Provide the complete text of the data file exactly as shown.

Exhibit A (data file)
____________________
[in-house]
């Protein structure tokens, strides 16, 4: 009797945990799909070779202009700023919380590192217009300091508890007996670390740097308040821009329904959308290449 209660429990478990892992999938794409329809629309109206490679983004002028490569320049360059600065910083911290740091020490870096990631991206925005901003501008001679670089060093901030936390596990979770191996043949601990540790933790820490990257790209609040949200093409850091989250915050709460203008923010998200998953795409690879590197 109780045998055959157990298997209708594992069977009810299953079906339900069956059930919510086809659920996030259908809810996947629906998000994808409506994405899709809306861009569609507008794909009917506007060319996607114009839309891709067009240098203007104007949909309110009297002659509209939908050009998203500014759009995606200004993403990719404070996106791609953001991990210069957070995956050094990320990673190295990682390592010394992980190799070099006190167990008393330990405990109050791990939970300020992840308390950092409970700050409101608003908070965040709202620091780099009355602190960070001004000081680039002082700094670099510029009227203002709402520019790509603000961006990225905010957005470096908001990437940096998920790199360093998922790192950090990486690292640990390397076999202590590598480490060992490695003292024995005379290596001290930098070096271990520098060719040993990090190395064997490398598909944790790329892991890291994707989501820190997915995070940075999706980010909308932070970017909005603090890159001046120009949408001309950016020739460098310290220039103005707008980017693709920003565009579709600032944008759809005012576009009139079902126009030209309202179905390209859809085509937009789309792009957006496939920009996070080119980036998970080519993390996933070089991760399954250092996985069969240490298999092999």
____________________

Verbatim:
[in-house]
């Protein structure tokens, strides 16, 4: 009797945990799909070779202009700023919380590192217009300091508890007996670390740097308040821009329904959308290449 209660429990478990892992999938794409329809629309109206490679983004002028490569320049360059600065910083911290740091020490870096990631991206925005901003501008001679670089060093901030936390596990979770191996043949601990540790933790820490990257790209609040949200093409850091989250915050709460203008923010998200998953795409690879590197 109780045998055959157990298997209708594992069977009810299953079906339900069956059930919510086809659920996030259908809810996947629906998000994808409506994405899709809306861009569609507008794909009917506007060319996607114009839309891709067009240098203007104007949909309110009297002659509209939908050009998203500014759009995606200004993403990719404070996106791609953001991990210069957070995956050094990320990673190295990682390592010394992980190799070099006190167990008393330990405990109050791990939970300020992840308390950092409970700050409101608003908070965040709202620091780099009355602190960070001004000081680039002082700094670099510029009227203002709402520019790509603000961006990225905010957005470096908001990437940096998920790199360093998922790192950090990486690292640990390397076999202590590598480490060992490695003292024995005379290596001290930098070096271990520098060719040993990090190395064997490398598909944790790329892991890291994707989501820190997915995070940075999706980010909308932070970017909005603090890159001046120009949408001309950016020739460098310290220039103005707008980017693709920003565009579709600032944008759809005012576009009139079902126009030209309202179905390209859809085509937009789309792009957006496939920009996070080119980036998970080519993390996933070089991760399954250092996985069969240490298999092999």